The Otter was used for general charter work around both the island of Newfoundland and in mainland Labrador. It also supported outpost fishing camps in Labrador, at Michael River and Sand Hill River. It was used to fly freight and personnel to Baie d' Espoire, Newfoundland where a power station was being built. Another task was to bring patients in from outlying nursing stations to St. Johns. It was on such a flight that QOS crashed on landing at St. Johns on 11th January 1972. The Otter was flying under charter to the Department of Health. There were seven souls on board, including two pilots and a medical attendant. Two stretcher patients had been picked up at Burgeo, and two more at Harbour Breton. The Otter landed 300 feet short of runway 29 at the St. Johns International Airport, shortly after 5pm that afternoon. The accident report cited as a factor the pilot's lack of familiarity with the aircraft. The Otter came down on rough gravel and was badly damaged, although no one was injured. The ambulances which had been waiting at the airport for the arriving patients drove to the scene and were able to take the patients to hospital.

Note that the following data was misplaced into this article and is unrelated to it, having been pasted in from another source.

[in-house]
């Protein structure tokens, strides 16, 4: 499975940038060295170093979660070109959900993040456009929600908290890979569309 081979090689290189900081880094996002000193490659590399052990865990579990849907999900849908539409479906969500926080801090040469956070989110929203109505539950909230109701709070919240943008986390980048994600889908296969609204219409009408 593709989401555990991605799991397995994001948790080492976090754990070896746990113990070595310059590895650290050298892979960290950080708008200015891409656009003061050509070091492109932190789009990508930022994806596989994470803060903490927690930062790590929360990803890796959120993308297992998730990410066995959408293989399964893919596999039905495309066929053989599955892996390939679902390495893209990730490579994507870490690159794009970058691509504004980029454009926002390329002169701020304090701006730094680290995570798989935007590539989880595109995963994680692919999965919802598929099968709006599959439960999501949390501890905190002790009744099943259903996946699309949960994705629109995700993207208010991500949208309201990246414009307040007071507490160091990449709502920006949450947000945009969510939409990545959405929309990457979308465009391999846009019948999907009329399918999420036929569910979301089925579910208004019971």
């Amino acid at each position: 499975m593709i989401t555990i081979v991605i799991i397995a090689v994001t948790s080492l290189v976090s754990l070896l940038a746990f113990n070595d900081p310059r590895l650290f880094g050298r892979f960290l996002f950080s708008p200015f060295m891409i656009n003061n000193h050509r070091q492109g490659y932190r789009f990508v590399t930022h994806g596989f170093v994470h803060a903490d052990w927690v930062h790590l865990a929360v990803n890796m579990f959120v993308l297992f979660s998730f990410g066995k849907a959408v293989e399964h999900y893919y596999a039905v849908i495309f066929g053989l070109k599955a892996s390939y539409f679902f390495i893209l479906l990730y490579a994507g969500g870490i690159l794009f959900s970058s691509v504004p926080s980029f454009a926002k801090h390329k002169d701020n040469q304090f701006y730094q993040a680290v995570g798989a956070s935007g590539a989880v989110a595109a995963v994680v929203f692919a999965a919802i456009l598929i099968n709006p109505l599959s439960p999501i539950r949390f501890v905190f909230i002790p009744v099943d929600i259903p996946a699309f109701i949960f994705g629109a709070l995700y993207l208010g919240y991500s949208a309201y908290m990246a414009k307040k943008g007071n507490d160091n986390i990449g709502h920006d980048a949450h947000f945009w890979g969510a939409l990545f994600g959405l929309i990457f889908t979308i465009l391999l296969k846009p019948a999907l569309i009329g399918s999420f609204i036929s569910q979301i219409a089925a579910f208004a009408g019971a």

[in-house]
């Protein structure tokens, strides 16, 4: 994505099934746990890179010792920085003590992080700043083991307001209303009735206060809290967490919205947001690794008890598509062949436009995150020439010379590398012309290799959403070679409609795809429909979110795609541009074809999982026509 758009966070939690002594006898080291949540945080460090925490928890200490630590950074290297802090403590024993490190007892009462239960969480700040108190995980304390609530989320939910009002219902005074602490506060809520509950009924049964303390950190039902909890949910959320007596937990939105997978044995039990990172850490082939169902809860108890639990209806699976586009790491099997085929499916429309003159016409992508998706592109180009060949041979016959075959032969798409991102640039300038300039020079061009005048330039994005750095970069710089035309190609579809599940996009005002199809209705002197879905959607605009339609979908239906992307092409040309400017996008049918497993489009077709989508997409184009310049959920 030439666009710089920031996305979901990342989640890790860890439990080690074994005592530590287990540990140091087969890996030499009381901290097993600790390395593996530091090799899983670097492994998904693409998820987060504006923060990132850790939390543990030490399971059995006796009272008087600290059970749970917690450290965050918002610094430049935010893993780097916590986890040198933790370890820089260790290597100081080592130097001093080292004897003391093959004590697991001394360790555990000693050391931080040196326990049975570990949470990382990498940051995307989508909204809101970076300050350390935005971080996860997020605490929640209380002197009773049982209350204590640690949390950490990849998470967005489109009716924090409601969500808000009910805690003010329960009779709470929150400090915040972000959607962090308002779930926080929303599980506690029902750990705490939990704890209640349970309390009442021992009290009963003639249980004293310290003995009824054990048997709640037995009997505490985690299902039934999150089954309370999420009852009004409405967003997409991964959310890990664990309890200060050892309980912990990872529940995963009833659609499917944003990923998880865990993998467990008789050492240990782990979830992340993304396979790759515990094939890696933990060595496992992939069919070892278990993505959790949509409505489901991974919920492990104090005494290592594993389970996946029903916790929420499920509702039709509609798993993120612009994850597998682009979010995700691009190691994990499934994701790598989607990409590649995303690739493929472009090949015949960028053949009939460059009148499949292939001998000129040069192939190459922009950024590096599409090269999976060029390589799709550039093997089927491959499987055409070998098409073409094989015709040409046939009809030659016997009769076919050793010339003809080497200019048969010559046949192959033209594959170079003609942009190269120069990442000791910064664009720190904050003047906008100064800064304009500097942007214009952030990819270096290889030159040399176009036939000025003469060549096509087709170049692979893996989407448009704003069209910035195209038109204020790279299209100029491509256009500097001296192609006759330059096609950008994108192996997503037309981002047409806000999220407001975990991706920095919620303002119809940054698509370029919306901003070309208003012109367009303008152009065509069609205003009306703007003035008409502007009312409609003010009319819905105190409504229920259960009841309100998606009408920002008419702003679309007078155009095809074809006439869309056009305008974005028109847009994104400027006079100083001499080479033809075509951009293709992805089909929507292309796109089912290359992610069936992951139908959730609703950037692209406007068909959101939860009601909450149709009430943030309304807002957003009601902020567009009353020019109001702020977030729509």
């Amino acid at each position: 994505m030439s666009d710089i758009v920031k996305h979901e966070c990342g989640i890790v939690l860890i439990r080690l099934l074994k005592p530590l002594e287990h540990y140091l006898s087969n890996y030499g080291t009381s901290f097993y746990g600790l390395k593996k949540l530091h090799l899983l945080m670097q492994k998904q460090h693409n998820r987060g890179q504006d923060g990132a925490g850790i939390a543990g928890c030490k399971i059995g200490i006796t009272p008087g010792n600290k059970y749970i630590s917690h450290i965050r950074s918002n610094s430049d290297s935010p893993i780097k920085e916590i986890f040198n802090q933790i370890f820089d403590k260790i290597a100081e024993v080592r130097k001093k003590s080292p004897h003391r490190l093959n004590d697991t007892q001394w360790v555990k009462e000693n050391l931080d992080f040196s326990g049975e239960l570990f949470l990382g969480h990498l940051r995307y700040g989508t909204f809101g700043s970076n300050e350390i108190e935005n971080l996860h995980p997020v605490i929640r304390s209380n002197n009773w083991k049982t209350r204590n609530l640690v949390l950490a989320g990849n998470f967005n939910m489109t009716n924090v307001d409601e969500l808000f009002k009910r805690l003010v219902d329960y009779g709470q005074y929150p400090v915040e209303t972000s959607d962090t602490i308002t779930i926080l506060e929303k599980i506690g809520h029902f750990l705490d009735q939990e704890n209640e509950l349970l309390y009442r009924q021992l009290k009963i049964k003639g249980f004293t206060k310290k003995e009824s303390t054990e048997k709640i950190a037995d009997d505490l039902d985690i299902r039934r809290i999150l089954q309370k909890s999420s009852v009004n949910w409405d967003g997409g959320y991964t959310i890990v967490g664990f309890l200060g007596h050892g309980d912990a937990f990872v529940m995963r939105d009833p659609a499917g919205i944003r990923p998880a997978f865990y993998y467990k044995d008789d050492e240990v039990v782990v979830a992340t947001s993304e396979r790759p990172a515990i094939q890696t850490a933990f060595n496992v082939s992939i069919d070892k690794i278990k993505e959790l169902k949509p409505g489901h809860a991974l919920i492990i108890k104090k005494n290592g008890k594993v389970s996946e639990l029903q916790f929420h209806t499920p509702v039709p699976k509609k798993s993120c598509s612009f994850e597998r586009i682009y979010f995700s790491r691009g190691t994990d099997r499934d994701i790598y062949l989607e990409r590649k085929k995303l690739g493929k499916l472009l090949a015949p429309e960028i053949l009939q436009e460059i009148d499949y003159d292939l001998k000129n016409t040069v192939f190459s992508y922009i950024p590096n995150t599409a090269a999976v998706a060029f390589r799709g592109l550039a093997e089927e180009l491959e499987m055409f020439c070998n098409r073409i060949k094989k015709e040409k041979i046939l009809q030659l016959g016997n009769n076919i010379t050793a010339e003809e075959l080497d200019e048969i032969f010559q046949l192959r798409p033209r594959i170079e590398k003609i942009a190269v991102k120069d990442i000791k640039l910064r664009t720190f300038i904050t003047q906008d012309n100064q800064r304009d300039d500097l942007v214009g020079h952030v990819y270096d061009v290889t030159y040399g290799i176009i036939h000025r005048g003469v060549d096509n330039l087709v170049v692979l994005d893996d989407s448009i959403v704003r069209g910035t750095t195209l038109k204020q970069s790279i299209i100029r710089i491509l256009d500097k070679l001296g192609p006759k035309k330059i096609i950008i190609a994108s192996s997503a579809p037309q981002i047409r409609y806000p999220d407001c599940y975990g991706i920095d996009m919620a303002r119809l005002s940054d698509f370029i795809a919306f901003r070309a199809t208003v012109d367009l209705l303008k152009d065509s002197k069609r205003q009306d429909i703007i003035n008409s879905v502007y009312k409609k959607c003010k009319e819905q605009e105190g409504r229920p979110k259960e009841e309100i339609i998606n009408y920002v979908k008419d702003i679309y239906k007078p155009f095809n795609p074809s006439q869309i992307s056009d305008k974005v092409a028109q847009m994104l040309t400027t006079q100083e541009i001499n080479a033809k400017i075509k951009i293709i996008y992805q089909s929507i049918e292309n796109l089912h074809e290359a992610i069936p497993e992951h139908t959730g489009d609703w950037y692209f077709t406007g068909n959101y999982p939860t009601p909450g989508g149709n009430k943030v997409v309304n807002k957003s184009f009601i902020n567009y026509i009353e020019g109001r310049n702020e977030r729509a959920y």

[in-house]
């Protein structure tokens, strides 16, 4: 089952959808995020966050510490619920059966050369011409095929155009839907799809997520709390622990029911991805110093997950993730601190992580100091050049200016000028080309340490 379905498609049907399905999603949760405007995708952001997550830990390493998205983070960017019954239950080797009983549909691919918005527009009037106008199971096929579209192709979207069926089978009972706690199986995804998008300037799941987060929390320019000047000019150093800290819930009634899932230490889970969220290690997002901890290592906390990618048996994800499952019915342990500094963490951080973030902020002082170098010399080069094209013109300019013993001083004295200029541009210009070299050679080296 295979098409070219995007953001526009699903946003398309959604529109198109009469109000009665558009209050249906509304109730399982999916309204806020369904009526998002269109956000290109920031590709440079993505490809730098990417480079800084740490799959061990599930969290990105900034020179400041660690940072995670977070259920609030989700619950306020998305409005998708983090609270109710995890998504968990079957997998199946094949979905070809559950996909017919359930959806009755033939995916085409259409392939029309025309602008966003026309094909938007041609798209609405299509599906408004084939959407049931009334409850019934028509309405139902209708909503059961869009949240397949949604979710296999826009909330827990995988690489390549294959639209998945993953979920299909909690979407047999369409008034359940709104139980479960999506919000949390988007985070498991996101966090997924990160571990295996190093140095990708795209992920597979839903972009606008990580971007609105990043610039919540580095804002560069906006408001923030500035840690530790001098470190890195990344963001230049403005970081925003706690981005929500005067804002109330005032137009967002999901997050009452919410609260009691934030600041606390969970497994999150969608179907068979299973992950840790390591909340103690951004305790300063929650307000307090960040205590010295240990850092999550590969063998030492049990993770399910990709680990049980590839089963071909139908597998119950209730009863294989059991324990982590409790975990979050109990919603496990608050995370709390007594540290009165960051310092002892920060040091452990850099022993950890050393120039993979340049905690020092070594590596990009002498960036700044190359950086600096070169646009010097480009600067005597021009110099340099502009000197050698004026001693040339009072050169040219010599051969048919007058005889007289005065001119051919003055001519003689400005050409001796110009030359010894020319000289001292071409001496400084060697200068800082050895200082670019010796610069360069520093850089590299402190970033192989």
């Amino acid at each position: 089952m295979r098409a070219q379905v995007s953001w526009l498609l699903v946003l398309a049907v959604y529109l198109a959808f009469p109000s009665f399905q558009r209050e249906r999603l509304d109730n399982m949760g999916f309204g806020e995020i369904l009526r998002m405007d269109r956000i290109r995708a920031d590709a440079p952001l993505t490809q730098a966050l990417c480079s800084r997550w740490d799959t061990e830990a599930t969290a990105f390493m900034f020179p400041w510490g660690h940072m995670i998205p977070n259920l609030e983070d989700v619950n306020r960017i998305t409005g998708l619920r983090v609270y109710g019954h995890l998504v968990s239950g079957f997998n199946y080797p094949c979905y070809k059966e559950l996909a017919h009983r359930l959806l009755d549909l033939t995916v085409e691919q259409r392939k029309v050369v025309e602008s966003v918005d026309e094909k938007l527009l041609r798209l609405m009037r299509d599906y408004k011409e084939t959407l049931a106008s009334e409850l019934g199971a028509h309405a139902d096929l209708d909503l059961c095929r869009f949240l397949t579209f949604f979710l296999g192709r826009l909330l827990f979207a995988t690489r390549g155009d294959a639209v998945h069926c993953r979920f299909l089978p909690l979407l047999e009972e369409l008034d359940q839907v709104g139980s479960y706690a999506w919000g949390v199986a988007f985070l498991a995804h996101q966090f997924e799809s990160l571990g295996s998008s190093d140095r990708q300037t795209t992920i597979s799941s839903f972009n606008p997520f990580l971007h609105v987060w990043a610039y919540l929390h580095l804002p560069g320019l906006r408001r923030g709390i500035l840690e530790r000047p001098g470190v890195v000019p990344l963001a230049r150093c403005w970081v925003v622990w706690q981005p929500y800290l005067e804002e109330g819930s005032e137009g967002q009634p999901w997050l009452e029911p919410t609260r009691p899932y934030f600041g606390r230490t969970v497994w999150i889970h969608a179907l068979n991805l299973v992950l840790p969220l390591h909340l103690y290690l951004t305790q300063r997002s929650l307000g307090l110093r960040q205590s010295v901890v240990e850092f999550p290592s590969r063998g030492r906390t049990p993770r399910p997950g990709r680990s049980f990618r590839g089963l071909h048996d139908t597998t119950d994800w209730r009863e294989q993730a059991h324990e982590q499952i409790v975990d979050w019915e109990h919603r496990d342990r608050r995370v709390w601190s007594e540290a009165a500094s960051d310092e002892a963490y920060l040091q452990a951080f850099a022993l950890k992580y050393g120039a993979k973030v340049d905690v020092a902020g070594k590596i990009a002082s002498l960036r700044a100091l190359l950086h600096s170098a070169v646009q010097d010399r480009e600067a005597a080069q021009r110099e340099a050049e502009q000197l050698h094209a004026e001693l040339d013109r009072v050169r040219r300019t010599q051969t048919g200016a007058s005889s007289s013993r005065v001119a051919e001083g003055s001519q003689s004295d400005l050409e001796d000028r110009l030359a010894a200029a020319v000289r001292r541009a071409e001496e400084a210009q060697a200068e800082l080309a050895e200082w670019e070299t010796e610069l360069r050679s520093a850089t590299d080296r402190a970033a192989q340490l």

The Otter was shipped to Montréal for repair, after which it returned to Gander and continued in service with Gander Aviation until August 1974. It had flown 1,304 hours while in service with Gander Aviation. It then went to the mainland for structural modifications before being sold to Direquair Inc., of Chibougamau, Québec in 1975, registered C-FQOS. It was based at Lac Cache and served alongside the company's other two Otters C-FDIO (452) and C-FAPQ (201). There was a change of name to Air Mistassini Inc., in 1981. The following year, Air Mistassini went bankrupt and the Otters were lying at Lac Cache for a time. QOS was sold to Air Melançon Inc of St. Anne du Lac, Québec to whom it was registered in August 1983. It was to fly for Air Melançon for many years and in 1992 was converted to a Vazar turbo Otter.